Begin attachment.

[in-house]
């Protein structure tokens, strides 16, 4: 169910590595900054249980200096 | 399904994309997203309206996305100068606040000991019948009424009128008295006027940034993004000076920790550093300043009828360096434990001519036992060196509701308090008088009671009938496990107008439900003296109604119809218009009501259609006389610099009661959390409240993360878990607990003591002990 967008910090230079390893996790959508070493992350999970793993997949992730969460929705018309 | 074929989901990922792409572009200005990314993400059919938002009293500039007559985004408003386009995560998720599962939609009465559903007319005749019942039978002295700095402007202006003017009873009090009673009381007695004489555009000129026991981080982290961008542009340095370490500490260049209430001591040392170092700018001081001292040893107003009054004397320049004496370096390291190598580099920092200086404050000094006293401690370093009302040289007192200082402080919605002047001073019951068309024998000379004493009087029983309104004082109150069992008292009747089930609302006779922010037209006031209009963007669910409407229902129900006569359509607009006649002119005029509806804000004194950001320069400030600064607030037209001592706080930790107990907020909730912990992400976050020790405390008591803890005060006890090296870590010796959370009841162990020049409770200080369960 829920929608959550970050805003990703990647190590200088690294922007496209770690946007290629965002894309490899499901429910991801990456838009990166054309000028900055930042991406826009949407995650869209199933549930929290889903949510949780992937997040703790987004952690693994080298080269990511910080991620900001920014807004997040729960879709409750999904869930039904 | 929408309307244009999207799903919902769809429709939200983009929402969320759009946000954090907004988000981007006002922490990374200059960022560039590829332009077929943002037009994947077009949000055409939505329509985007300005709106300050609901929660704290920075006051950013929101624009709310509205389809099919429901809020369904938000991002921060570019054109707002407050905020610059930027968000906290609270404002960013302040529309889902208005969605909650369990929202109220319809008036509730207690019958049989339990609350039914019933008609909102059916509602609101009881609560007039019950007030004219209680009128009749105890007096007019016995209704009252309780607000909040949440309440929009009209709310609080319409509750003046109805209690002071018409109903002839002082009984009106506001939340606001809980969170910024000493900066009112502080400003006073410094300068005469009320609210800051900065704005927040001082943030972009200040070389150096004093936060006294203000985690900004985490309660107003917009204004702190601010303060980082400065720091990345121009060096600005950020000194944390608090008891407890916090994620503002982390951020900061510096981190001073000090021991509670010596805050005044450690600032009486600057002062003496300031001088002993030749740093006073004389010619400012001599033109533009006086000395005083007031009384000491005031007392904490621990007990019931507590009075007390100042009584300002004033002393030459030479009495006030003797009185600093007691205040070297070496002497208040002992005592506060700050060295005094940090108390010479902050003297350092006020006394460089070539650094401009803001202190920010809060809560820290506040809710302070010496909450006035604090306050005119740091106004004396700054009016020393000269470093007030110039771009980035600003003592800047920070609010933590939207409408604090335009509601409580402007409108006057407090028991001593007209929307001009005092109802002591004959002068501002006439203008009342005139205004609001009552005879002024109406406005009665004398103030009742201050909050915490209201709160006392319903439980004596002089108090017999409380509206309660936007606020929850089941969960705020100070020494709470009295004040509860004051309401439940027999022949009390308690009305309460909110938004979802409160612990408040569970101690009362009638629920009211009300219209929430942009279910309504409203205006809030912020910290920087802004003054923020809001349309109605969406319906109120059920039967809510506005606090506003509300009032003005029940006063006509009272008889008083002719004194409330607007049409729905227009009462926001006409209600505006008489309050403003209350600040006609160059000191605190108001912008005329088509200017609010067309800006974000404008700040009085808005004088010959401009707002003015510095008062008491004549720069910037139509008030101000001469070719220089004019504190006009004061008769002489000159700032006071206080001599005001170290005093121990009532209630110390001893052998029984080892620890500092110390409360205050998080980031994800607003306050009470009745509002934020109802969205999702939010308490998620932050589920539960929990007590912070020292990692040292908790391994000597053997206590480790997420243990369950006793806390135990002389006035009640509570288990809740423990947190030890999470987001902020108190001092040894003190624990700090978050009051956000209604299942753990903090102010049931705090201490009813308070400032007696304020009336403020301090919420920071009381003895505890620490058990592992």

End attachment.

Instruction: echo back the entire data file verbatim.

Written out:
[in-house]
């Protein structure tokens, strides 16, 4: 169910590595900054249980200096 | 399904994309997203309206996305100068606040000991019948009424009128008295006027940034993004000076920790550093300043009828360096434990001519036992060196509701308090008088009671009938496990107008439900003296109604119809218009009501259609006389610099009661959390409240993360878990607990003591002990 967008910090230079390893996790959508070493992350999970793993997949992730969460929705018309 | 074929989901990922792409572009200005990314993400059919938002009293500039007559985004408003386009995560998720599962939609009465559903007319005749019942039978002295700095402007202006003017009873009090009673009381007695004489555009000129026991981080982290961008542009340095370490500490260049209430001591040392170092700018001081001292040893107003009054004397320049004496370096390291190598580099920092200086404050000094006293401690370093009302040289007192200082402080919605002047001073019951068309024998000379004493009087029983309104004082109150069992008292009747089930609302006779922010037209006031209009963007669910409407229902129900006569359509607009006649002119005029509806804000004194950001320069400030600064607030037209001592706080930790107990907020909730912990992400976050020790405390008591803890005060006890090296870590010796959370009841162990020049409770200080369960 829920929608959550970050805003990703990647190590200088690294922007496209770690946007290629965002894309490899499901429910991801990456838009990166054309000028900055930042991406826009949407995650869209199933549930929290889903949510949780992937997040703790987004952690693994080298080269990511910080991620900001920014807004997040729960879709409750999904869930039904 | 929408309307244009999207799903919902769809429709939200983009929402969320759009946000954090907004988000981007006002922490990374200059960022560039590829332009077929943002037009994947077009949000055409939505329509985007300005709106300050609901929660704290920075006051950013929101624009709310509205389809099919429901809020369904938000991002921060570019054109707002407050905020610059930027968000906290609270404002960013302040529309889902208005969605909650369990929202109220319809008036509730207690019958049989339990609350039914019933008609909102059916509602609101009881609560007039019950007030004219209680009128009749105890007096007019016995209704009252309780607000909040949440309440929009009209709310609080319409509750003046109805209690002071018409109903002839002082009984009106506001939340606001809980969170910024000493900066009112502080400003006073410094300068005469009320609210800051900065704005927040001082943030972009200040070389150096004093936060006294203000985690900004985490309660107003917009204004702190601010303060980082400065720091990345121009060096600005950020000194944390608090008891407890916090994620503002982390951020900061510096981190001073000090021991509670010596805050005044450690600032009486600057002062003496300031001088002993030749740093006073004389010619400012001599033109533009006086000395005083007031009384000491005031007392904490621990007990019931507590009075007390100042009584300002004033002393030459030479009495006030003797009185600093007691205040070297070496002497208040002992005592506060700050060295005094940090108390010479902050003297350092006020006394460089070539650094401009803001202190920010809060809560820290506040809710302070010496909450006035604090306050005119740091106004004396700054009016020393000269470093007030110039771009980035600003003592800047920070609010933590939207409408604090335009509601409580402007409108006057407090028991001593007209929307001009005092109802002591004959002068501002006439203008009342005139205004609001009552005879002024109406406005009665004398103030009742201050909050915490209201709160006392319903439980004596002089108090017999409380509206309660936007606020929850089941969960705020100070020494709470009295004040509860004051309401439940027999022949009390308690009305309460909110938004979802409160612990408040569970101690009362009638629920009211009300219209929430942009279910309504409203205006809030912020910290920087802004003054923020809001349309109605969406319906109120059920039967809510506005606090506003509300009032003005029940006063006509009272008889008083002719004194409330607007049409729905227009009462926001006409209600505006008489309050403003209350600040006609160059000191605190108001912008005329088509200017609010067309800006974000404008700040009085808005004088010959401009707002003015510095008062008491004549720069910037139509008030101000001469070719220089004019504190006009004061008769002489000159700032006071206080001599005001170290005093121990009532209630110390001893052998029984080892620890500092110390409360205050998080980031994800607003306050009470009745509002934020109802969205999702939010308490998620932050589920539960929990007590912070020292990692040292908790391994000597053997206590480790997420243990369950006793806390135990002389006035009640509570288990809740423990947190030890999470987001902020108190001092040894003190624990700090978050009051956000209604299942753990903090102010049931705090201490009813308070400032007696304020009336403020301090919420920071009381003895505890620490058990592992």